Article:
Informing policy. Inspiring change. Improving lives.
1200 18th Street NW, Suite 301
Washington, DC 20036
202 785-5100
iwpr@iwpr.org

Publications

IWPR publishes its research in formats ranging from short fact sheets to longer form research reports. The Institute publishes on topics addressing the policy needs of women, including pay equity, retirement security, family leave, paid sick days, and employment.

For a full overview of our research areas and to view publications by topic, please visit our Initiatives area. All publications are available for free download on our website or you may choose to buy them through the Google Checkout icon to the right of the publication listing.  To request a publication by phone or e-mail, please contact Mallory Mpare at 202-785-5100 or mpare@iwpr.org.

Browse our publications below or use our Publication Finder to search for what you're looking for.

Latest Reports from IWPR

The Status of Women in the Triangle Metropolitan Area, North Carolina
by Ariane Hegewisch, Rhiana Gunn-Wright, and Claudia Williams (January 2013)

This briefing paper provides basic information about the status of women in the Triangle area, focusing on women’s earnings and workforce participation, level of education, poverty, access to child care, and health status. It also provides background demographic information about women in the region.

 

The Status of Women in the Greensboro Metropolitan Area, North Carolina
by Ariane Hegewisch, Rhiana Gunn-Wright, and Claudia Williams (January 2013)

Women in the Greensboro area, and in North Carolina as a whole, have made much progress during the last few decades. The majority of women work—many in professional jobs—and women are essential to the economic health of their communities. Yet, there are some ways in which women’s status still lags behind men’s, and not all women are prospering equally. This fact sheet provides basic information about the status of women in the Greensboro metropolitan area—including Alamance, Davidson, Davie, Forsyth, Guilford, Randolph, Stokes, and Yadkin counties—focusing on women’s earnings and workforce participation, level of education, poverty, access to child care, and health status. It also provides background demographic information about women in the region.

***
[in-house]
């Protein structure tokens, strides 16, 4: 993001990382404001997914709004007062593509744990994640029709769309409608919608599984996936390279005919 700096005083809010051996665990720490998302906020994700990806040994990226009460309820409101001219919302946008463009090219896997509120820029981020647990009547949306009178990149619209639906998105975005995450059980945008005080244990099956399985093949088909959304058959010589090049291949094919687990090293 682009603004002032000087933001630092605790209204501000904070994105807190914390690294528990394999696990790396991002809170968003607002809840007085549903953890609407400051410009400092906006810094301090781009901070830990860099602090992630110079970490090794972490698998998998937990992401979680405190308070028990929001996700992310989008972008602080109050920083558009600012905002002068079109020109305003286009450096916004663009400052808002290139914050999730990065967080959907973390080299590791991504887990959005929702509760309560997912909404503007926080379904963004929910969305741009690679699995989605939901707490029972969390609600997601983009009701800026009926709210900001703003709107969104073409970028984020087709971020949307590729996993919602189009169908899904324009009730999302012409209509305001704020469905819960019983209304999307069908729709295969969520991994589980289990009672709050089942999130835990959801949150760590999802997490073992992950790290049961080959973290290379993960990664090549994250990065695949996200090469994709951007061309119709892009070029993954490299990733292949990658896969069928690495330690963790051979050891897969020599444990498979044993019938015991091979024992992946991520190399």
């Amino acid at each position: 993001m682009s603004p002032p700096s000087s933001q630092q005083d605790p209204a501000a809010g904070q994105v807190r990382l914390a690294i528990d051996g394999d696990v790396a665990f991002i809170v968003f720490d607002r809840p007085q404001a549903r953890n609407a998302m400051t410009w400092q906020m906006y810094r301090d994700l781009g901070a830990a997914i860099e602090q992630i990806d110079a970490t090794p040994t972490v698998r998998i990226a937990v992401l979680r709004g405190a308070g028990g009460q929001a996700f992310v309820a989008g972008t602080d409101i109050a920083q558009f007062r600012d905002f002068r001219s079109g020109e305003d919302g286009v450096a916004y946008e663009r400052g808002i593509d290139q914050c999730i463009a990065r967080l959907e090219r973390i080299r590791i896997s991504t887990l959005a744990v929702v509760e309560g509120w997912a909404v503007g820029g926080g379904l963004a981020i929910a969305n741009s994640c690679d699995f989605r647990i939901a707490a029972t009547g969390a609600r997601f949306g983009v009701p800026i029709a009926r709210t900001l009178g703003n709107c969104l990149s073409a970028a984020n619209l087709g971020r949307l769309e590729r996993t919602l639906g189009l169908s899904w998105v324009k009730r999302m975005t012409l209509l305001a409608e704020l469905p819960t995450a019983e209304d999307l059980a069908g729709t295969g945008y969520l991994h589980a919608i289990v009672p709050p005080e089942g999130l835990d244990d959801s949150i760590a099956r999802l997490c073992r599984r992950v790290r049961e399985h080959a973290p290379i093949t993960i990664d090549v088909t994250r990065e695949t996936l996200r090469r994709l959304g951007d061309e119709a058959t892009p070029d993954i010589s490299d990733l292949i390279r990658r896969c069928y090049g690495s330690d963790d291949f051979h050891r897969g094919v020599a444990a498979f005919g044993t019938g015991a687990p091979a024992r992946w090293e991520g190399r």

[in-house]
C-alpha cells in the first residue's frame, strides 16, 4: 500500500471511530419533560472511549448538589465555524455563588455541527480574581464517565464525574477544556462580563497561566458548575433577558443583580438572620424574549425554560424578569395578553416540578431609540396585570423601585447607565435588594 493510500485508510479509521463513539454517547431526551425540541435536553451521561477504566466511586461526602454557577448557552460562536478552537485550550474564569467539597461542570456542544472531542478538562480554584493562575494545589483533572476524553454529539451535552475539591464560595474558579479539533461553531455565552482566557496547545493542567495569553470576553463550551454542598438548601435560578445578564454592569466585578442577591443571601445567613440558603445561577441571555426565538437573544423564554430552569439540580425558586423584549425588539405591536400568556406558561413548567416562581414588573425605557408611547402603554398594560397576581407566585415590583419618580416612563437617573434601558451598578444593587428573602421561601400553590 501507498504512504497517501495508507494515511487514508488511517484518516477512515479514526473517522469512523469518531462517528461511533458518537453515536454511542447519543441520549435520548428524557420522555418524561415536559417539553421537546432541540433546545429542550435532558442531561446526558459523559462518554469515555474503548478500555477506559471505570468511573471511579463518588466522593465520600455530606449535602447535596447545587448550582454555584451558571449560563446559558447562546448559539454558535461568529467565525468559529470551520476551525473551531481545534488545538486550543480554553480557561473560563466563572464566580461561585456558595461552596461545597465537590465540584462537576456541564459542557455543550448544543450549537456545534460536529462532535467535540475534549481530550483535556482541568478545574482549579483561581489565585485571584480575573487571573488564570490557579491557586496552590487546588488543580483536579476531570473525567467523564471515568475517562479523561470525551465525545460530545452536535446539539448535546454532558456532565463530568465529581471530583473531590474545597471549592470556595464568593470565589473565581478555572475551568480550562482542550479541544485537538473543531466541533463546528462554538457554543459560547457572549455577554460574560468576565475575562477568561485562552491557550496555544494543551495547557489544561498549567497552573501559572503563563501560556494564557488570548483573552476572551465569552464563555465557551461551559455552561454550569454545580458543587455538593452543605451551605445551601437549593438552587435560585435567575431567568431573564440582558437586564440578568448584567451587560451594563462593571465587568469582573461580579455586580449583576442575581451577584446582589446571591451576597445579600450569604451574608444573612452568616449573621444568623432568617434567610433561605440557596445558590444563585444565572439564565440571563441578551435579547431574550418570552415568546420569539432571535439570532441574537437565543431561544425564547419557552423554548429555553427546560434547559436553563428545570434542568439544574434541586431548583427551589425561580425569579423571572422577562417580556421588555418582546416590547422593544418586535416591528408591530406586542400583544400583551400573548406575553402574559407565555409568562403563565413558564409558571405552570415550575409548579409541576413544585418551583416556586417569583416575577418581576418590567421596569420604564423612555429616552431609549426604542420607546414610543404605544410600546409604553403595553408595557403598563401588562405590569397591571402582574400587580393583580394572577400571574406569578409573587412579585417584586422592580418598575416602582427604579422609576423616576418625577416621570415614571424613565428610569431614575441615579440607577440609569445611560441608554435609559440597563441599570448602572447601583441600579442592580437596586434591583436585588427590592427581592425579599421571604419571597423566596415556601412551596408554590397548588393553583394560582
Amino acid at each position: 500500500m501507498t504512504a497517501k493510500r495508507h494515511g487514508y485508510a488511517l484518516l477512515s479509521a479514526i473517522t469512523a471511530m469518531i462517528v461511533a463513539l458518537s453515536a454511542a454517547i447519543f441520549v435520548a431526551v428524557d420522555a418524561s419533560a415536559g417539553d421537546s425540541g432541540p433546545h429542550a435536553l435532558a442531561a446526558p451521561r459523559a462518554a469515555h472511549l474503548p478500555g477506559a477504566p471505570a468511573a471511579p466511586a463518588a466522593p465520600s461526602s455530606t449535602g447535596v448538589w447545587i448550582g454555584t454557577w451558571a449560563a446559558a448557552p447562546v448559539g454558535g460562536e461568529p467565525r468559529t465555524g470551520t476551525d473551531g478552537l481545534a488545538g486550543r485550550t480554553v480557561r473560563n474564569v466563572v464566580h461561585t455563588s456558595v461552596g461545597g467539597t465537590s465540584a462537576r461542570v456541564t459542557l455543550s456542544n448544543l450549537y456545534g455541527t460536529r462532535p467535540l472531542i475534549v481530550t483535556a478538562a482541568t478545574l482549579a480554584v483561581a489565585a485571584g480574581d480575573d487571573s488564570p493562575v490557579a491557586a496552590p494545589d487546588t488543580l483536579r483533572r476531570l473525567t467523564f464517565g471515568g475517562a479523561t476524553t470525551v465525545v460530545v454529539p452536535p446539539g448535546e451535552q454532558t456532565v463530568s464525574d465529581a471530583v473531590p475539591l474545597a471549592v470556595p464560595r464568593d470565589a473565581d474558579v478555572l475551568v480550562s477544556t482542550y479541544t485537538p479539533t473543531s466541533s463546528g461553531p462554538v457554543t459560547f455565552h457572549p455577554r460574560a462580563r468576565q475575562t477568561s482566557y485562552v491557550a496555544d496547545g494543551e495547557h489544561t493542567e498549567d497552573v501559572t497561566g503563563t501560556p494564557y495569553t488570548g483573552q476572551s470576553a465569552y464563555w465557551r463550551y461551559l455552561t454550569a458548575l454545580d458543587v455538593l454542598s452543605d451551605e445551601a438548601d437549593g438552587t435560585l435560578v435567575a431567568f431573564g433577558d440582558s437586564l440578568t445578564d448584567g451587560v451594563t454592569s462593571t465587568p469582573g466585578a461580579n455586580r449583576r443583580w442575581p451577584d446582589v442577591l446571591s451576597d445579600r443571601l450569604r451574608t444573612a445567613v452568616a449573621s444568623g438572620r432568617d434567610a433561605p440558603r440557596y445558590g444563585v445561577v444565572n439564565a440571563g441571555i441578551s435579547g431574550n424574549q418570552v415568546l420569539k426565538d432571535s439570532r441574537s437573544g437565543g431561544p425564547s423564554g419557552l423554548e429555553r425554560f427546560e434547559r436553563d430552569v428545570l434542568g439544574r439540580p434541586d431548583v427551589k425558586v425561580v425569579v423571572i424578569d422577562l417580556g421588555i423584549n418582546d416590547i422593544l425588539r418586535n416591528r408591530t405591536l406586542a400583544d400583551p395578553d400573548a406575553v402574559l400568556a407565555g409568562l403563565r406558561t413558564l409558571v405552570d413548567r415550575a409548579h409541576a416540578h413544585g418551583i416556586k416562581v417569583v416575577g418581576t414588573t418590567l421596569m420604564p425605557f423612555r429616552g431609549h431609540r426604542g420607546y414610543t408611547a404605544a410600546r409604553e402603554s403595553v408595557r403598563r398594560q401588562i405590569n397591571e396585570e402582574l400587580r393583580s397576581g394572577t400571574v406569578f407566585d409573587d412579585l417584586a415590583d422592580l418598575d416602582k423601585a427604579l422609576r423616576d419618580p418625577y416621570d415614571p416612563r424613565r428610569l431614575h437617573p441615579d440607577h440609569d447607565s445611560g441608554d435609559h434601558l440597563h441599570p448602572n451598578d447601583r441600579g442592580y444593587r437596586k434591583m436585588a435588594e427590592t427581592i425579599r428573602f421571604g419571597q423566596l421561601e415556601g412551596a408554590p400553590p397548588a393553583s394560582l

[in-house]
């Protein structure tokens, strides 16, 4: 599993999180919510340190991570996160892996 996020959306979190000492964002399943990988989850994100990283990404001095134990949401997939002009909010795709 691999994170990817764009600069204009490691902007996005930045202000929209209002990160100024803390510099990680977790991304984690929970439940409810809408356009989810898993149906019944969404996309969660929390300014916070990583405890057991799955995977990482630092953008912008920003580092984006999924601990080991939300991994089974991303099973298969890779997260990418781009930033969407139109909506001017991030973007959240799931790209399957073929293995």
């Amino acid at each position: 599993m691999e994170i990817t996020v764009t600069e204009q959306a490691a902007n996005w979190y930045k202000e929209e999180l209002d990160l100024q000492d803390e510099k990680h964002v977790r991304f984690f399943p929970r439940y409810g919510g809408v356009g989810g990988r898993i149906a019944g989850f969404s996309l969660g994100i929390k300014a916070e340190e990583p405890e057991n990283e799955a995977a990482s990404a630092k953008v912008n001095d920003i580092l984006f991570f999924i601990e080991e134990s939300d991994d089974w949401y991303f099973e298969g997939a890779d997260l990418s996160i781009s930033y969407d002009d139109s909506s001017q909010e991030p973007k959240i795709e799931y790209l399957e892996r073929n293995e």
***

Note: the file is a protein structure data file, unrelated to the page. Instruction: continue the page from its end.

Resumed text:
Access to Paid Sick Days in Portland, Oregon
by Isela Bañuelos and Claudia Williams (December 2012)

Access to paid sick days promotes healthy work environments by reducing the spread of illnesses, increasing productivity, and supporting work and family balance. Paid sick days allow employees to take time off work to recover from personal illnesses and tend to family members’ health without the fear of monetary or other negative consequences. Despite the importance of paid sick days, a large proportion of workers in the Portland, Oregon, area receive no paid sick time at all. This fact sheet presents paid sick days access rates by occupation, sex, race and ethnicity, and personal income in the Portland area. The Institute for Women's Policy Research (IWPR) derived these estimates through analysis of government data sources including the National Health Interview Survey and the American Community Survey.